HACEY Health launches initiative against sexual abuse, violence against women
Expert consensus, the prevention of violence against women and sexual assault requires taking action regarding social norms, and the media have a major part to play in shaping these norms, experts have said.
This was disclosed at the launch of the Media Against Sexual Violence program (MASP) organised by the HACEY Health Initiative at its office in Surulere, Lagos in partnership with the United States Consulate in Lagos and other key non-governmental organizations (NGO) on Monday.
The year-long project, which is a U.S. Government-funded through the Alumni Engagement Innovation Fund, and will provide training for 100 media practitioners on how to report on gender-based violence.
Speaking at the launch, Deputy Public Affairs Officer Jennifer Foltz noted that preventing and responding to gender-based violence is a cornerstone of the U.S. Government’s commitment to advancing human rights and promoting gender equality and the empowerment of women and girls.
According to her, violence, ranging from sexual, emotional or psychological violence, is often experienced at home by young women and girls and the fact that violence has been accepted as a ‘private affair’ often stops other people from intervening and disallows girls and young women from reporting cases of violence.
She said the United States is ready to promote any course that is geared towards creating more awareness on the danger of sexual harassment and gender-based violence.
Earlier in her remark, Executive Director of HACEY Health Initiative, Rhoda Robinson said the campaign is part of activities commemorating the 16 Days of Activism Against Gender-Based Violence leading up to the International Day for the Elimination of Violence Against Women (IDEVAW) on November 25.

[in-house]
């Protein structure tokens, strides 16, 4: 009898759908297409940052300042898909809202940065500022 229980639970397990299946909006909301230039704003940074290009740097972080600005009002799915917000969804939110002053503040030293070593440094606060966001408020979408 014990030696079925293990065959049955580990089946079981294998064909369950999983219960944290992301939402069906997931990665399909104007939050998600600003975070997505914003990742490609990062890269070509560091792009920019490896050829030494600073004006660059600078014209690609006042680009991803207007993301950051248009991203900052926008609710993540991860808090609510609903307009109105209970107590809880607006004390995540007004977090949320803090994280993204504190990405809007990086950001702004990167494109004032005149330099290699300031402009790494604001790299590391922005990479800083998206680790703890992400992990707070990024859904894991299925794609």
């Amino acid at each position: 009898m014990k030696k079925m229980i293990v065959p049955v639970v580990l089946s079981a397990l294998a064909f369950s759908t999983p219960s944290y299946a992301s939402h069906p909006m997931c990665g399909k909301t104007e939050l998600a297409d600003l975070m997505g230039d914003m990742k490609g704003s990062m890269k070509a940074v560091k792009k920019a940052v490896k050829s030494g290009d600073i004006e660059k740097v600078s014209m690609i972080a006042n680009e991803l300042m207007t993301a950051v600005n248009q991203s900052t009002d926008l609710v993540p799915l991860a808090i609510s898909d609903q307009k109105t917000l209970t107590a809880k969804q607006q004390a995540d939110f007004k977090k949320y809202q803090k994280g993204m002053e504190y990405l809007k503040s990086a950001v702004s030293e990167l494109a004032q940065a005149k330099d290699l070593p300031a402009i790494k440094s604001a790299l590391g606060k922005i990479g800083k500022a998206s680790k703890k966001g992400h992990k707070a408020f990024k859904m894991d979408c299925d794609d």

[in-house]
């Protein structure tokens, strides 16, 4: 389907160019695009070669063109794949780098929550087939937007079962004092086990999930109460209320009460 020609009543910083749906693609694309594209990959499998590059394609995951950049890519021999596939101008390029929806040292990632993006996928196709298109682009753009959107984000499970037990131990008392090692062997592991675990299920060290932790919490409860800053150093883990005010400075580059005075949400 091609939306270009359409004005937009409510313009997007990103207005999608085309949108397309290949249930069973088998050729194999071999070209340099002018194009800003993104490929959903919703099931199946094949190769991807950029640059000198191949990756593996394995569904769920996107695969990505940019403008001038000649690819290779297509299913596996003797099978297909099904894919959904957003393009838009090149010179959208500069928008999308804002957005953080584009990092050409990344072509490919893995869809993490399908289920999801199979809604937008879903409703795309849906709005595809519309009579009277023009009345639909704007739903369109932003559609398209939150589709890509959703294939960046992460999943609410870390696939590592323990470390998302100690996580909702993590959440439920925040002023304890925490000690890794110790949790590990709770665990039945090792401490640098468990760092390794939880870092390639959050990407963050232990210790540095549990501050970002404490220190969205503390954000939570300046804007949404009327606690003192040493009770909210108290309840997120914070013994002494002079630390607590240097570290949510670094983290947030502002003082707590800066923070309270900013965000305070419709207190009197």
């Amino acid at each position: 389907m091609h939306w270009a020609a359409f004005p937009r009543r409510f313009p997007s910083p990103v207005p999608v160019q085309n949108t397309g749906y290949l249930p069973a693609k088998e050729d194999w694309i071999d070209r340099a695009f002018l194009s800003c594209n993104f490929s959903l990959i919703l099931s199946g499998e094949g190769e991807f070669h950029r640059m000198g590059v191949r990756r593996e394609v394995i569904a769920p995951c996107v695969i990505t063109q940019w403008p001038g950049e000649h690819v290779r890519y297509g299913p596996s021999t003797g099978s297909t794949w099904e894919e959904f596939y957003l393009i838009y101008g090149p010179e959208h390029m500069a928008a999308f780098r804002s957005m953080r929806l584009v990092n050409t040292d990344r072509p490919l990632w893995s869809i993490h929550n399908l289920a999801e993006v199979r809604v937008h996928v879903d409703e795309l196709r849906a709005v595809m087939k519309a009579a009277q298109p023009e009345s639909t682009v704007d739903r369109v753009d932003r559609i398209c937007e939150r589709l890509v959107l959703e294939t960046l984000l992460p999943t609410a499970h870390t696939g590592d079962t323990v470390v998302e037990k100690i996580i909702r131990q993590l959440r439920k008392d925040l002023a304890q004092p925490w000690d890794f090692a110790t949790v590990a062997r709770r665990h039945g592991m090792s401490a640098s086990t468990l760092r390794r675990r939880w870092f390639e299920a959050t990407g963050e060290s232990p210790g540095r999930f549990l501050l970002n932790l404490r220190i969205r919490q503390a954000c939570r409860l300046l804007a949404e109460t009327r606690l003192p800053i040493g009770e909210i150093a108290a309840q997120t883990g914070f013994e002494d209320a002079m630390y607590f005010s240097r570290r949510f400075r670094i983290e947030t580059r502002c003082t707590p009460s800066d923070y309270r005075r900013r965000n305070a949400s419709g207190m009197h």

She said the media is expected to play a key role when it comes to the campaign towards eradicating sexual harassment and other forms of violence against women and children.
“Information that is published or broadcast constitutes one of the major channels of influence on social norms regarding sexual assault. By covering a range of events related to sexual assault, the media can help create a greater understanding of what sexual assault is and why it is unacceptable. This approach fosters public attitudes of non-tolerance toward this type of violence.”
A member of the panel, Akeem Jimoh, who is the Executive Director of Development Communication Network, said the purpose is to raise awareness among media professionals and spokespersons about the importance of publishing or broadcasting accurate information on sexual assault that is free of sexism, prejudice and sensationalism, and to support these people accordingly.
He said the majority of cases of sexual violence in Nigeria go unreported, which he attributed largely to fear on the part of the victim of being socially stigmatized or blamed.
Other panellists at the forum argued that Girls can experience violence in schools ranging from bullying, sexual harassment and intimidation and this can affect girls’ ability to continue and complete their education especially when the violence is committed by those in positions of care or authority.
They all, therefore, agreed that the media must go in-depth in their analyses on sexual harassment issue in other to bring more awareness to the issue and also to educate the generality of the populace.
Violence against women and girls is also common in cities, even rural areas, during emergency situations and even in online spaces, it is a rising issue as girls and young women report harassment and abuse and as such girls are pressured to leave online platforms or self-censor in order to avoid abuse. The fear and threat of harassment and violence confine the capacity of girls to lead a free and full life.
No comments yet